5 years
by tenn_subway (2018-05-15 14:32:04)

Five years ago today I had one of those conversations with my doctor that changed my life in an instant.

Medullary Thyroid Cancer. Stage 4. No cure, chemo doesn't work, radiation doesn't help. Surgeries are the only option. 27% 5 year survival rate.

It was like a grenade going off.

I had a 5 and a 3 year old. I spent my entire life before kids wandering. I wasn't unhappy, in fact I was mostly content but I was going through the motions nonetheless. Then I had kids and everything changed. Life had purpose. I had clarity and I experienced love that I didn't know was possible. I understood why I existed. Everything made sense. I knew that I was meant to raise these boys, to be a father, to help them through the suffering that defines life.

I was angry. So angry. How could this chance at fatherhood be taken from me?

I spent the better part of 2 years feeling sorry for myself, adjusting to having no thyroid, getting fat.

It's a weird spot because for some people (and I appear to be one of those people) the cancer grows slowly. Many people with the slow growing variety can survive years, even decades with the disease. If I knew I only had 12 months to live, I would book that trip to China, take that drive across the country in the RV with the family, book another trip to Vegas, and go skydiving naked. The cancer grows slowly until it doesn't and I don't have a crystal ball. I can't live like there's no tomorrow because there might be a tomorrow and a credit card bill and a mortgage and I still have a family and responsibility.

I told all my friends that I would do anything if I thought it would help slow the cancer. I researched all of the alternative treatments. The diets, the supplements, the gold injections...good god there are some shady mother fuckers who will take advantage of desperate people who are sick and scared.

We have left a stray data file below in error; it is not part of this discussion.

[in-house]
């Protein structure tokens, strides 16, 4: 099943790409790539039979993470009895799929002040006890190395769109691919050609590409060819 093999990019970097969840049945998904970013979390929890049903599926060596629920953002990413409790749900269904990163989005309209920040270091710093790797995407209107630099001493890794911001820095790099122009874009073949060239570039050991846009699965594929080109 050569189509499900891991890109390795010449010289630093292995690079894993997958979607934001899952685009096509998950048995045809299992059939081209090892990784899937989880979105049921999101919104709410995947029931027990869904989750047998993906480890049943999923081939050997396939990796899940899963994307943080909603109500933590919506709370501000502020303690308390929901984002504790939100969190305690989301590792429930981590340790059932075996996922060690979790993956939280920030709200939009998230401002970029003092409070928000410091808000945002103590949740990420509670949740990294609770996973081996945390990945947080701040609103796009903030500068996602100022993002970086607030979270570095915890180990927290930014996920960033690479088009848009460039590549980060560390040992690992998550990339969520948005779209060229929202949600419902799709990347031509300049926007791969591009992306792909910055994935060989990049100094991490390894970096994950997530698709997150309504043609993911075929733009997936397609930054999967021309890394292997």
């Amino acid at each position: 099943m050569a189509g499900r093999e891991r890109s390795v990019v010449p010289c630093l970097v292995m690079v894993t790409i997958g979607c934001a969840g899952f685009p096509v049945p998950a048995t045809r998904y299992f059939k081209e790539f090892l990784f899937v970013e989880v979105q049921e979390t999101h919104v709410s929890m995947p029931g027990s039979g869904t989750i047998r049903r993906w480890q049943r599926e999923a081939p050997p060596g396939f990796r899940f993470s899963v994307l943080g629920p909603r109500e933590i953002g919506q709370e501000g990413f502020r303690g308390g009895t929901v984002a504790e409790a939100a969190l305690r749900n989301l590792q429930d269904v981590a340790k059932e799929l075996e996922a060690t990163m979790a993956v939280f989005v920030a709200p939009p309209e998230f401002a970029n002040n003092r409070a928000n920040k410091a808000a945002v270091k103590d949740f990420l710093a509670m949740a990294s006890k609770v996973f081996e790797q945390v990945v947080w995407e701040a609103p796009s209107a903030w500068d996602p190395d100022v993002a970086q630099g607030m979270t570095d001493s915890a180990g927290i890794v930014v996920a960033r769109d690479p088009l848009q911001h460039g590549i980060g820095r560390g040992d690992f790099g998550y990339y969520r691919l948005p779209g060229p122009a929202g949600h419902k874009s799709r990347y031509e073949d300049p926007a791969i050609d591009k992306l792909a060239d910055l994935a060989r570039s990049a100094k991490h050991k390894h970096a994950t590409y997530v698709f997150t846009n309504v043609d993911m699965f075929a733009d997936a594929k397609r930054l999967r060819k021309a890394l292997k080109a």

I used to say "I will eat dog shit and broken glass every day if I thought it would give me 6 more months with my family." Was that true? How could I say that when I looked in the mirror at a guy who was 40 lbs overweight, never exercised, and ate candy and fast food on a regular basis. I had a come to Jesus moment with myself and decided to make a change.

I'm in a fight and the stakes are high...they don't get any higher. I'm not scared of a fight, I've been in more than a few, and I only know one way to prepare. I got in the gym and started lifting weights...heavy weights...squats, dead lifts, presses, pull ups, all the hard, horrible lifts that nobody wants to do. I started eating right...whole foods, real food, salad, meat, no sugar, no grains, limited alcohol intake. I got back down to my fighting weight. I started playing soccer. I started training jiu-jitsu a few months ago and I love it. I don't know if any of this helps but I know that, at 44 years old, I feel better and look better than I ever have in my life and there is no hyperbole in that sentence.

This post is not a spiking of the football because I am 5 years cancer free. I still have cancer and I will never be cancer free unless there is a medical breakthrough. I've had 2 surgeries (most recently 7 months ago) and it's only a matter of time before I have another. So far, my only symptoms are scars on my neck and some dead nerve endings and I'm not complaining. This post is my surprise that I'm still here at the 5 year mark and seem to be in a good spot for a few more. When I originally posted about my disease on this forum, ufl (a survivor himself) said we would get together in 10 years to have a drink and celebrate. I plan on getting that drink.

What have I learned?

None of this matters except relationships. At the end of the day, it's all we have that is meaningful. Everything else is bullshit. Invest your time and energy in the relationships that matter to you.

The Stoic philosophers have it figured out. Any energy you expend on things which lie outside your control is wasted and is a direct path to depression and/or unhappiness.

I'm not defined by this disease and I'm not scared and you won't hurt my feelings if you want to discuss it. I'm in a very stable place mentally. Please don't feel awkward or treat me any differently unless that means you are buying me drinks for the first time. I am still the same sarcastic, ball-busting poster you have always known and I have the best cancer jokes.

I can't tell you the best way to spend your days, but I know that it doesn't involve much Facebook or Instagram. It does involve travelling, live music, psychoactive substances, good books, and hanging out with old friends and family.

Now you've read this post and realized that I am living on borrowed time.

Just like you.

“Accept the things to which fate binds you, and love the people with whom fate brings you together, but do so with all your heart.” - Marcus Aurelius


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